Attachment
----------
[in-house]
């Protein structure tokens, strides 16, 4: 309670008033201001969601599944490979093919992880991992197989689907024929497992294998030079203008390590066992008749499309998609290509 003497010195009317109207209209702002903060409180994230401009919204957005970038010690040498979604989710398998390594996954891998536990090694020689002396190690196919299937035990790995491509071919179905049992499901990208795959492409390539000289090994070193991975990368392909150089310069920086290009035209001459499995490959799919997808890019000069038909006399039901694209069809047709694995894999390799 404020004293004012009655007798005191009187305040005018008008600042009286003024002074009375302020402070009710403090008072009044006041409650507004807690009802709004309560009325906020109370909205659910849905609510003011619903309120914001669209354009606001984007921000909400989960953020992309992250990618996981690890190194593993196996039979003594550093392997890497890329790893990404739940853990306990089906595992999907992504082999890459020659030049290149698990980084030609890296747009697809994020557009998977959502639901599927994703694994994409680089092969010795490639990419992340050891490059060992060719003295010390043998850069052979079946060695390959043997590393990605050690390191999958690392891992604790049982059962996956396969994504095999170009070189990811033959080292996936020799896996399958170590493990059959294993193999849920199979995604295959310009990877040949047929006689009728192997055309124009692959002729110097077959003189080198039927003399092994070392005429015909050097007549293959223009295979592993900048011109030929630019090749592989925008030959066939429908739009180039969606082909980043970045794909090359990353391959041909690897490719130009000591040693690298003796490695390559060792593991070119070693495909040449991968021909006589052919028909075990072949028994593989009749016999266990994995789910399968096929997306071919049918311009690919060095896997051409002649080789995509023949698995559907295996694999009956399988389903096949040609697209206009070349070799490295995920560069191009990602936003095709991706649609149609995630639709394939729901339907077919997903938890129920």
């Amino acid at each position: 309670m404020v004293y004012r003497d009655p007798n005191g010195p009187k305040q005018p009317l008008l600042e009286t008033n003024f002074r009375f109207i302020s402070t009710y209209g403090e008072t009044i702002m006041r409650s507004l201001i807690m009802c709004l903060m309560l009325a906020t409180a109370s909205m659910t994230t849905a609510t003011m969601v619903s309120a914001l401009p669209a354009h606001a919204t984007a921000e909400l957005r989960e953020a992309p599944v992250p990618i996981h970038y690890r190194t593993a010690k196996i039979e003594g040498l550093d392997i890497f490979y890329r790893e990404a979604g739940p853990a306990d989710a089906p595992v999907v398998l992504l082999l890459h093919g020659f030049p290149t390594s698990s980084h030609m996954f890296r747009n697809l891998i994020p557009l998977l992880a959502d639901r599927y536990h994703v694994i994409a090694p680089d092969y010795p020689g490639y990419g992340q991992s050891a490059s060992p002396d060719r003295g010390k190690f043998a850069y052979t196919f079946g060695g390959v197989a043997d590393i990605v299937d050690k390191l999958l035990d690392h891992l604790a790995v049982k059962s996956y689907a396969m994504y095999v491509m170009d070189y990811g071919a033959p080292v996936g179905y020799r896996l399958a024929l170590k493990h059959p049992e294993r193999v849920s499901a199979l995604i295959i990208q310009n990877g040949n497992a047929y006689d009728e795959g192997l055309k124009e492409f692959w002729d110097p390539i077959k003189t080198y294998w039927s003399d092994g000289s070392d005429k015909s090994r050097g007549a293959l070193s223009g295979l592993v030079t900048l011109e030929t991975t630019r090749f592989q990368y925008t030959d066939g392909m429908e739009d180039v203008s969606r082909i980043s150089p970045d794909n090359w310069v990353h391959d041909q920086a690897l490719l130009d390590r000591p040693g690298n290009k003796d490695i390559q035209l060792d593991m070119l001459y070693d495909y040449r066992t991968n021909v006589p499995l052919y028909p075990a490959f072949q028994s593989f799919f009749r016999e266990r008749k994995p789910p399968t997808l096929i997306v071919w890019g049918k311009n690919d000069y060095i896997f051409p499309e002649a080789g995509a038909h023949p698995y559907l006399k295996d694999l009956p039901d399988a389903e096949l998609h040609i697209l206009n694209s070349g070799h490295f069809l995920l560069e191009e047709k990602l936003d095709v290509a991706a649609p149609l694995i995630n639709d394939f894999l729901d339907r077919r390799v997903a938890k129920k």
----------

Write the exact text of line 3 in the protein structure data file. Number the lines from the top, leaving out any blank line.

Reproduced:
């Amino acid at each position: 309670m404020v004293y004012r003497d009655p007798n005191g010195p009187k305040q005018p009317l008008l600042e009286t008033n003024f002074r009375f109207i302020s402070t009710y209209g403090e008072t009044i702002m006041r409650s507004l201001i807690m009802c709004l903060m309560l009325a906020t409180a109370s909205m659910t994230t849905a609510t003011m969601v619903s309120a914001l401009p669209a354009h606001a919204t984007a921000e909400l957005r989960e953020a992309p599944v992250p990618i996981h970038y690890r190194t593993a010690k196996i039979e003594g040498l550093d392997i890497f490979y890329r790893e990404a979604g739940p853990a306990d989710a089906p595992v999907v398998l992504l082999l890459h093919g020659f030049p290149t390594s698990s980084h030609m996954f890296r747009n697809l891998i994020p557009l998977l992880a959502d639901r599927y536990h994703v694994i994409a090694p680089d092969y010795p020689g490639y990419g992340q991992s050891a490059s060992p002396d060719r003295g010390k190690f043998a850069y052979t196919f079946g060695g390959v197989a043997d590393i990605v299937d050690k390191l999958l035990d690392h891992l604790a790995v049982k059962s996956y689907a396969m994504y095999v491509m170009d070189y990811g071919a033959p080292v996936g179905y020799r896996l399958a024929l170590k493990h059959p049992e294993r193999v849920s499901a199979l995604i295959i990208q310009n990877g040949n497992a047929y006689d009728e795959g192997l055309k124009e492409f692959w002729d110097p390539i077959k003189t080198y294998w039927s003399d092994g000289s070392d005429k015909s090994r050097g007549a293959l070193s223009g295979l592993v030079t900048l011109e030929t991975t630019r090749f592989q990368y925008t030959d066939g392909m429908e739009d180039v203008s969606r082909i980043s150089p970045d794909n090359w310069v990353h391959d041909q920086a690897l490719l130009d390590r000591p040693g690298n290009k003796d490695i390559q035209l060792d593991m070119l001459y070693d495909y040449r066992t991968n021909v006589p499995l052919y028909p075990a490959f072949q028994s593989f799919f009749r016999e266990r008749k994995p789910p399968t997808l096929i997306v071919w890019g049918k311009n690919d000069y060095i896997f051409p499309e002649a080789g995509a038909h023949p698995y559907l006399k295996d694999l009956p039901d399988a389903e096949l998609h040609i697209l206009n694209s070349g070799h490295f069809l995920l560069e191009e047709k990602l936003d095709v290509a991706a649609p149609l694995i995630n639709d394939f894999l729901d339907r077919r390799v997903a938890k129920k």